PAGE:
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Notes: QB move; Boyd signs


The Bengals waived undrafted rookie quarterback Matt Johnson and replaced him with another when the University of Buffalo's Joe Licata had a successful tryout Monday.

 The 6-2, 210-pound Licata, out of Williamsville, N.Y.,  set nine school records while playing at his hometown college as the most decorated high school quarterback in the history of Western New York.

Licata doesn't have great size or a big arm and he's coming off a failed tryout with the Bills. But his 9,485 yards and 76 touchdown passes are school records and he's got a reputation as a smart field general who is a coach's son. His father, Gil Licata, was a widely respected high school basketball coach who won a state championship.

Joe Licata, who had 16 touchdown passes this season, is extremely confident when it comes to the Xs and Os.

 "I think I can talk with the best of them. I live, breathe, everything is football. I love it," he told Tyler Dunne of The Buffalo News before the draft. "I love to sit in the meeting room and talk with those guys. I'm certain in my abilities.

"I know what I can do. I've never had a question about learning an offense and seeing the way things break down and knowing the answers to the test. That's what playing quarterback is about. You get a study guide — which is the film — and then you go take the test on Sundays in the NFL. It's 'how well have you prepared?' It's like going to school again."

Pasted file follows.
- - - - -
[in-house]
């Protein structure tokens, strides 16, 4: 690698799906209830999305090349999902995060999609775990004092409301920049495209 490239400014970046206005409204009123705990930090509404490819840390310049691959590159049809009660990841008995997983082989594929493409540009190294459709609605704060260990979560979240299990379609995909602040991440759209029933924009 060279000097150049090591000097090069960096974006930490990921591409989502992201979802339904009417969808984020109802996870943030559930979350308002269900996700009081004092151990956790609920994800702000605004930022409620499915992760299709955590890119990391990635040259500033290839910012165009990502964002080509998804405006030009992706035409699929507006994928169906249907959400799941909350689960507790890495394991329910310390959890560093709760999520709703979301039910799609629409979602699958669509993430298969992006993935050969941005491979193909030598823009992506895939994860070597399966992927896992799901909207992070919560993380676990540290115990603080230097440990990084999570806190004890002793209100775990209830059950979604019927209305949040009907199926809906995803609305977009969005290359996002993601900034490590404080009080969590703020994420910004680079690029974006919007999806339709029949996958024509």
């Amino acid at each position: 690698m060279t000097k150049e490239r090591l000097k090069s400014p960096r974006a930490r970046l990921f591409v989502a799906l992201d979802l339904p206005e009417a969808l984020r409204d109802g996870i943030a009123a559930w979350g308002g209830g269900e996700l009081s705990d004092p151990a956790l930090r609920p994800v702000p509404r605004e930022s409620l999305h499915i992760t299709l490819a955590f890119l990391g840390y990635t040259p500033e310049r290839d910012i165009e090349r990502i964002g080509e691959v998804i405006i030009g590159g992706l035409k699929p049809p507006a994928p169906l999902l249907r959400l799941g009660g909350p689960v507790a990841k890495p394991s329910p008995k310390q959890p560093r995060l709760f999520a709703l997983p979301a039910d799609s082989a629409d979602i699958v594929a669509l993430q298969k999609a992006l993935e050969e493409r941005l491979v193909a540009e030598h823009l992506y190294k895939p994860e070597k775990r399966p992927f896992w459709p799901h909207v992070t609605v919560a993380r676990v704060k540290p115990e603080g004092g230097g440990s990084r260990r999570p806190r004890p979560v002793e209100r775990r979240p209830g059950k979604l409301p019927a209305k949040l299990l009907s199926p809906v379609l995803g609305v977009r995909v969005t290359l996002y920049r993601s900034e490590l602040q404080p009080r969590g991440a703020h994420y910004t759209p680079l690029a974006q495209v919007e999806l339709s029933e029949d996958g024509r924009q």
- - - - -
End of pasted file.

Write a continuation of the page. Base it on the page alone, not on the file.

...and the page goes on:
*ANOTHER DEAL: *Second-round pick Tyler Boyd signed his rookie deal Monday, joining third-round choice Nick Vigil, sixth-rounder Cody Core, and seventh-rounder Clayton Fejedelem in the fold. Only three are left to ink, including first-rounder William Jackson.  Boyd, the University of Pittsburgh's career leader in yards and catches, is a leading contender to be the Bengals' starting slot receiver.

"We're excited to have Tyler officially in the fold," said head coach Marvin Lewis in a news release. "He had such a productive career at Pittsburgh. A great receiver, and he's also rushed the ball and thrown it. He's done it all there, kick returns, too.

"He's competitive and strong. He's great with the ball in his hands, he does a great job of using his body to create separation, and he seems to understand the game very well. He's a good fit for us and where we want to go moving forward."


The Cincinnati Bengals and the NFL Foundation teamed up to contribute $200,000 to the Deer Park Community City Schools athletic department.

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